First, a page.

Google Analytics can be a great tool for understanding how people use your site, and how to improve your site, however there are some tricks involved in interpreting the data it provides. The “Length of Visit” report is particularly likely to trip people up.
In “Visitors > Visitor Loyalty > Length of Visit” you can see how long people spend visiting your site:
The number of 0-10 seconds visits can be quite high and distressing. Why? Because Google Analytics lumps every bounce visitor (those who only view one page of a web site during their visit) in the 0-10 seconds category. Google states:
“In order to capture the length of a visit, Google Analytics tracks the elapsed time between pageviews. The last page of a visit will not be recorded (as there is no subsequent pageview).
Single-page visits are assigned to the 0-10 second category.”
Certain sites (eg. blogs, product support sites, tv guides) are more likely to have a high bounce rate because people may want to only get one piece of information at a time. A high bounce rate isn’t always a bad thing. A site may be aimed at on-going engagement so a higher priority may be the number of times a person re-visits (“Visitors > Visitor Loyalty > Loyalty”), or how frequently they come back (“Visitors > Visitor Loyalty > Recency”).
However using “Advanced Segments” you can change the “Length of Visit” report to only show “Non-bounce Visits” (make sure you un-tick the “All Visits” segment before clicking “Apply”) to get a less skewed view of whether people are engaging with your site for a reasonable amount of time.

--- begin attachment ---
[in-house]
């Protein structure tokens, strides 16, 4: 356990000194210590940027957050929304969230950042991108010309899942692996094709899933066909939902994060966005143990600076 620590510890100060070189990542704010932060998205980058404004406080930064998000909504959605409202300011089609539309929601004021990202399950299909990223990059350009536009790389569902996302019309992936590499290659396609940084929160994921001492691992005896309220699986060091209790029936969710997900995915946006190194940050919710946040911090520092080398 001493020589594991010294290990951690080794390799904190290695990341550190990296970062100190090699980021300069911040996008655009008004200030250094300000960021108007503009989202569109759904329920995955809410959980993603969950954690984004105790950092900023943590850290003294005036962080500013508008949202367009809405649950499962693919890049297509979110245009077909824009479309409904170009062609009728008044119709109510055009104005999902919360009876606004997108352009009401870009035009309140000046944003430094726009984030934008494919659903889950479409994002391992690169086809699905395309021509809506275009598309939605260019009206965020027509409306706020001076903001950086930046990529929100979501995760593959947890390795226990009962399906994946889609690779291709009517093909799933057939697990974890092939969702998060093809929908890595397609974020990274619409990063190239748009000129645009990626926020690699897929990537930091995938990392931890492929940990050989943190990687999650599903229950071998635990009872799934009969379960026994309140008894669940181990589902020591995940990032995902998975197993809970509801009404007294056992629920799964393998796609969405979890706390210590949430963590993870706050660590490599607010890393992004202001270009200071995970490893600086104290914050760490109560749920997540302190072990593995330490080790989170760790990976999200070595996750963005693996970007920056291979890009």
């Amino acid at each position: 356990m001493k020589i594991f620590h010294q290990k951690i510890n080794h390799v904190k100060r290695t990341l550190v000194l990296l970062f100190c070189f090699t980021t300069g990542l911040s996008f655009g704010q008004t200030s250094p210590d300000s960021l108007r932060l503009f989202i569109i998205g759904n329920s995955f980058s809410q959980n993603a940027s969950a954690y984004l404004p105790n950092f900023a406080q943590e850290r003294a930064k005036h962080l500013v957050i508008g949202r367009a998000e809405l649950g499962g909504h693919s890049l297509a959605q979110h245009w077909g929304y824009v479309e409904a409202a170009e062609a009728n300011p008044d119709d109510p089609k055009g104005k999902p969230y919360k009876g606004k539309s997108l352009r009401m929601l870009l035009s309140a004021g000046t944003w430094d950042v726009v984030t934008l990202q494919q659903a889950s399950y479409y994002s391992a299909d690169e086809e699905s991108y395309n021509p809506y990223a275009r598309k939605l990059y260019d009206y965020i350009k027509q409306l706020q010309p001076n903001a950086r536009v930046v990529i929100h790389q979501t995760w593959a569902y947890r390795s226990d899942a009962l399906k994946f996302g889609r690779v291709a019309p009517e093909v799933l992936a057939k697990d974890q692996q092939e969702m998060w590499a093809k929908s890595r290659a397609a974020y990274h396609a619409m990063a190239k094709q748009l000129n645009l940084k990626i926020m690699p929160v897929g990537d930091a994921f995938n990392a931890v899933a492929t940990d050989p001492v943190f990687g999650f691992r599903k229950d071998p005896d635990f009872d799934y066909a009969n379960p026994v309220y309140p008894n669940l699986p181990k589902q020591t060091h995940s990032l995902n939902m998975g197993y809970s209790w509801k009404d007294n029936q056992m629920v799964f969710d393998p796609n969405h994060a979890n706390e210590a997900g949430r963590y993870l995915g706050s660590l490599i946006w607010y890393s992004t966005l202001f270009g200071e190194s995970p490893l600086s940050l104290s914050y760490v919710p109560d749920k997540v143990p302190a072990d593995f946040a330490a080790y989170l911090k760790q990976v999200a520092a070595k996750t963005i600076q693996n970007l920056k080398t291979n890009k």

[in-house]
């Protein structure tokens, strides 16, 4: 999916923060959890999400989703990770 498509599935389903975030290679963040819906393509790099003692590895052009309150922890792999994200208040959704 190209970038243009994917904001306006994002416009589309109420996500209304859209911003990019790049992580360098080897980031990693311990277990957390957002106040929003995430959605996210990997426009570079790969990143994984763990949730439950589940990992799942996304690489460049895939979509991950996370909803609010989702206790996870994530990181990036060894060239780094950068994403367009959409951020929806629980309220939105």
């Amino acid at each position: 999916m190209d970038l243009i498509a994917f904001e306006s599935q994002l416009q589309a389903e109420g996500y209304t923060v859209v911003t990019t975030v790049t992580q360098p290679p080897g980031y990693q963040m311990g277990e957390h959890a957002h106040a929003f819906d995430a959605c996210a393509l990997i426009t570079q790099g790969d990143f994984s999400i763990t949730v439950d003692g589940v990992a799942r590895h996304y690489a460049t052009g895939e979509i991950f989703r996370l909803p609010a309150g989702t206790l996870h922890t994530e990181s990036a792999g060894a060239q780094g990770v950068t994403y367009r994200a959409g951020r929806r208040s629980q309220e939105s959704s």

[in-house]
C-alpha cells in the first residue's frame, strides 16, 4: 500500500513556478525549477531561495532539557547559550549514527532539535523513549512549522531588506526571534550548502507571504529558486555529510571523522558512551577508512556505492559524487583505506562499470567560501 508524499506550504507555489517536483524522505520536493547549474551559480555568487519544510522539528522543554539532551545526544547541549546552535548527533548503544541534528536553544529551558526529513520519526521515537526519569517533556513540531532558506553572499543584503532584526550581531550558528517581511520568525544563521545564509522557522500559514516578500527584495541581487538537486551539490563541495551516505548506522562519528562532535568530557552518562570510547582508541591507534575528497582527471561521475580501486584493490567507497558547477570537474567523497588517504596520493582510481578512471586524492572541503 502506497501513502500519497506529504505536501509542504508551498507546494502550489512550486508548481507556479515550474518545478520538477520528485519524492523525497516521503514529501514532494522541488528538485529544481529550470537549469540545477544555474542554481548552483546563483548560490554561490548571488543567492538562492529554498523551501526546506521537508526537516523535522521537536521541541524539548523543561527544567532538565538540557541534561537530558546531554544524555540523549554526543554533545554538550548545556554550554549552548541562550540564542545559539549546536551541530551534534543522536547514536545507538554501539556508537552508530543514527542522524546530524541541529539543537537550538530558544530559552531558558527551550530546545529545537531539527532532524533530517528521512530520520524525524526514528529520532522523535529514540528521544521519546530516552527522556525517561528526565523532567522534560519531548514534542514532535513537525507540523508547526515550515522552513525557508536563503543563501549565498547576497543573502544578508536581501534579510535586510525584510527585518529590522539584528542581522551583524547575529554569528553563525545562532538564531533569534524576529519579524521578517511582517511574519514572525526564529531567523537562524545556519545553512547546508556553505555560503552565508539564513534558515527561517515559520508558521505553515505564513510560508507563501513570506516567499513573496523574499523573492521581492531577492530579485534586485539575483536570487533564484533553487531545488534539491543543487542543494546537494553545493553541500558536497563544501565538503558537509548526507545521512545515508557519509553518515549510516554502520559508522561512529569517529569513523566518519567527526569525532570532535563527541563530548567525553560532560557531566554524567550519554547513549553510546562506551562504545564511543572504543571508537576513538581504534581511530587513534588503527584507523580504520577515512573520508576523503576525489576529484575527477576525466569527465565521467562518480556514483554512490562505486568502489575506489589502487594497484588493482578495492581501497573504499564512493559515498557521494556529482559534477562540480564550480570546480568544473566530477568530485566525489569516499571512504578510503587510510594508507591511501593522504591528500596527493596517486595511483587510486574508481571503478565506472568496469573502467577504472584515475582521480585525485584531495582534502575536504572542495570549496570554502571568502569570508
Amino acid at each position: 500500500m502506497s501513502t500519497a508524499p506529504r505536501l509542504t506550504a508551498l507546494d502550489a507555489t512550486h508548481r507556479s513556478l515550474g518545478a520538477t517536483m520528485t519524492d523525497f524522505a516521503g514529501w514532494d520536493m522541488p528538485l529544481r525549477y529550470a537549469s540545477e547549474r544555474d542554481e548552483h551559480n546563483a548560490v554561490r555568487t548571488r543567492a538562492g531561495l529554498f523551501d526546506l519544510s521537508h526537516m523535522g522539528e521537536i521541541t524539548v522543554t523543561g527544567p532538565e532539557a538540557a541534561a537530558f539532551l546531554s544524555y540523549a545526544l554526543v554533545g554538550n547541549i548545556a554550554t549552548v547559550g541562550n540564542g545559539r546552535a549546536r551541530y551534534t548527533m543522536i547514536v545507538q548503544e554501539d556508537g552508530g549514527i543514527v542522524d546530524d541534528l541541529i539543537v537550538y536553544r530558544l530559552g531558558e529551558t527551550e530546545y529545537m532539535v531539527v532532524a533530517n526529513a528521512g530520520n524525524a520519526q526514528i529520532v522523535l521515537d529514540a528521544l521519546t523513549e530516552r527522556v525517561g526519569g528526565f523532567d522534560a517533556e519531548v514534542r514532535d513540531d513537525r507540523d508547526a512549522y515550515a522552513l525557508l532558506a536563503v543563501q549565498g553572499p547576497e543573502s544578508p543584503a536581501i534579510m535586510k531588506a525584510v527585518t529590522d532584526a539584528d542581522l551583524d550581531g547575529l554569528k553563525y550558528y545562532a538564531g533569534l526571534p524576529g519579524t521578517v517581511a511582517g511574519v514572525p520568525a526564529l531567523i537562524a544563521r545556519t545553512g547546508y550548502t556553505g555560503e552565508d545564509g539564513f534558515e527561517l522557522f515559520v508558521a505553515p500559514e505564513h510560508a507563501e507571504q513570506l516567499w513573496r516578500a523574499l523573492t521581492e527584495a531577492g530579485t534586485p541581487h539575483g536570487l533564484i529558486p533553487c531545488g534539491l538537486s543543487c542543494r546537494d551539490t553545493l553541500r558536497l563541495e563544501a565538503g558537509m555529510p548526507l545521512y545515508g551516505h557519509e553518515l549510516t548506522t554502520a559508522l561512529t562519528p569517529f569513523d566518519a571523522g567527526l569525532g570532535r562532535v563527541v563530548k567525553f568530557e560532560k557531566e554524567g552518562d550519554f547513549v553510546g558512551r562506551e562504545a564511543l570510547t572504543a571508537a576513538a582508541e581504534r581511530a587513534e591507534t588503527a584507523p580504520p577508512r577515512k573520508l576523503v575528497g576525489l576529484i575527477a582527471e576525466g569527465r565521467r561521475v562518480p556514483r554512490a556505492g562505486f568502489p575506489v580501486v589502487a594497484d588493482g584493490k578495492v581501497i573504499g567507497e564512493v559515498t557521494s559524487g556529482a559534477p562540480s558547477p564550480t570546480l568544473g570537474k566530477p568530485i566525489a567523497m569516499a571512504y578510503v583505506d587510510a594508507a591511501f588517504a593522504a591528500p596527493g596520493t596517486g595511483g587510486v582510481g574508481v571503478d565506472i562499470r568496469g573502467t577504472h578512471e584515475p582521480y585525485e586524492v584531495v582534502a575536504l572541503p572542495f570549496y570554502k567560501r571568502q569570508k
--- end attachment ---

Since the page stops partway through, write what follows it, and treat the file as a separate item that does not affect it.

Google’s in-page help mentions that the “Length of Visit” report can be skewed if people leave their browser windows open, but why doesn’t it mention the 0-10 seconds lumping for bounce visits? Considering how vastly it can skew the perception of activity on your site, I’m surprised that Google doesn’t provide a note about it on the report, or at least on the “About this Report” help section.
To get a clearer picture on whether people are landing on your site and leaving quicker than you’d like them to, gaAddons is a useful enhancement to the standard Google Analytics code. It’s a code snippet (free for personal or non-commerical use, or a fee for commercial use) that can be added in the same way as your Google Analytics tracking code. You can set a suitable length of time to not consider a visit to be a real bounce. The default is 30 seconds and you can change how it’s reported but if you use the Event Tracking method (“Content > Event Tracking”) you will see something like this:
If you want to take it further, there are calculations that can be done to determine a “real” bounce, or lack of engagement, rate.